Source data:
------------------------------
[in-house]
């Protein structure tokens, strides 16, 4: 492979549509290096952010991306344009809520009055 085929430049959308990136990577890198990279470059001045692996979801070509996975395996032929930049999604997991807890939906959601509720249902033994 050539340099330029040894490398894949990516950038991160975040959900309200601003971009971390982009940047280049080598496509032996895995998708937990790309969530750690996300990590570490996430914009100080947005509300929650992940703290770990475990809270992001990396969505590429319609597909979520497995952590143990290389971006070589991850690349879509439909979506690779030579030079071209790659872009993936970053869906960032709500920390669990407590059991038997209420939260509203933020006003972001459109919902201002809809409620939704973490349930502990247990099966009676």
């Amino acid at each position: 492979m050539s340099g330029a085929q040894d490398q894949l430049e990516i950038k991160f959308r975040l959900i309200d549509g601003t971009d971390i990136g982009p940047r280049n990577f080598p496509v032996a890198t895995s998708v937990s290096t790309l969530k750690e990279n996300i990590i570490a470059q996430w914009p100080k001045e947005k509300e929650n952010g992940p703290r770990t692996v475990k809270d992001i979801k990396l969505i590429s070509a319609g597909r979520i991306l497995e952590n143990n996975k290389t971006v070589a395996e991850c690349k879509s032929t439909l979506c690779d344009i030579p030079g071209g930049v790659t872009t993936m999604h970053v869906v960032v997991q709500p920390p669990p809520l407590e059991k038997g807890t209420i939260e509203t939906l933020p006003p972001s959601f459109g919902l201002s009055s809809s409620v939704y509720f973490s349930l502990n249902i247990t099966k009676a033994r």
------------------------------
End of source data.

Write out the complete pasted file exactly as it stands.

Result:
[in-house]
């Protein structure tokens, strides 16, 4: 492979549509290096952010991306344009809520009055 085929430049959308990136990577890198990279470059001045692996979801070509996975395996032929930049999604997991807890939906959601509720249902033994 050539340099330029040894490398894949990516950038991160975040959900309200601003971009971390982009940047280049080598496509032996895995998708937990790309969530750690996300990590570490996430914009100080947005509300929650992940703290770990475990809270992001990396969505590429319609597909979520497995952590143990290389971006070589991850690349879509439909979506690779030579030079071209790659872009993936970053869906960032709500920390669990407590059991038997209420939260509203933020006003972001459109919902201002809809409620939704973490349930502990247990099966009676």
């Amino acid at each position: 492979m050539s340099g330029a085929q040894d490398q894949l430049e990516i950038k991160f959308r975040l959900i309200d549509g601003t971009d971390i990136g982009p940047r280049n990577f080598p496509v032996a890198t895995s998708v937990s290096t790309l969530k750690e990279n996300i990590i570490a470059q996430w914009p100080k001045e947005k509300e929650n952010g992940p703290r770990t692996v475990k809270d992001i979801k990396l969505i590429s070509a319609g597909r979520i991306l497995e952590n143990n996975k290389t971006v070589a395996e991850c690349k879509s032929t439909l979506c690779d344009i030579p030079g071209g930049v790659t872009t993936m999604h970053v869906v960032v997991q709500p920390p669990p809520l407590e059991k038997g807890t209420i939260e509203t939906l933020p006003p972001s959601f459109g919902l201002s009055s809809s409620v939704y509720f973490s349930l502990n249902i247990t099966k009676a033994r």